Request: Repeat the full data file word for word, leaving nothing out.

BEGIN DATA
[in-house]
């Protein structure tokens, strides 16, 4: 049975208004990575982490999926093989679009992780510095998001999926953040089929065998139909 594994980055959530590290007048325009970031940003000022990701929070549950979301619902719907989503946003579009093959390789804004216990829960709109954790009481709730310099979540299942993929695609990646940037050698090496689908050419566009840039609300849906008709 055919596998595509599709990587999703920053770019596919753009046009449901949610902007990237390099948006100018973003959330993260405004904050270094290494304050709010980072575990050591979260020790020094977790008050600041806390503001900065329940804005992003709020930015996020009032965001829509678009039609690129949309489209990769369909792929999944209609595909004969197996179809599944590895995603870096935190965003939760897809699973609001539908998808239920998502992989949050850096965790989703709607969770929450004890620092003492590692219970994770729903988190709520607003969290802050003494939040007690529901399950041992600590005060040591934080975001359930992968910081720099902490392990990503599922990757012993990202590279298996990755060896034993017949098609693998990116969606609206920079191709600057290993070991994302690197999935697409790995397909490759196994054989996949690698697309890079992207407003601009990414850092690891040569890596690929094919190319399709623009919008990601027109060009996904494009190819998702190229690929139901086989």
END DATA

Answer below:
[in-house]
């Protein structure tokens, strides 16, 4: 049975208004990575982490999926093989679009992780510095998001999926953040089929065998139909 594994980055959530590290007048325009970031940003000022990701929070549950979301619902719907989503946003579009093959390789804004216990829960709109954790009481709730310099979540299942993929695609990646940037050698090496689908050419566009840039609300849906008709 055919596998595509599709990587999703920053770019596919753009046009449901949610902007990237390099948006100018973003959330993260405004904050270094290494304050709010980072575990050591979260020790020094977790008050600041806390503001900065329940804005992003709020930015996020009032965001829509678009039609690129949309489209990769369909792929999944209609595909004969197996179809599944590895995603870096935190965003939760897809699973609001539908998808239920998502992989949050850096965790989703709607969770929450004890620092003492590692219970994770729903988190709520607003969290802050003494939040007690529901399950041992600590005060040591934080975001359930992968910081720099902490392990990503599922990757012993990202590279298996990755060896034993017949098609693998990116969606609206920079191709600057290993070991994302690197999935697409790995397909490759196994054989996949690698697309890079992207407003601009990414850092690891040569890596690929094919190319399709623009919008990601027109060009996904494009190819998702190229690929139901086989």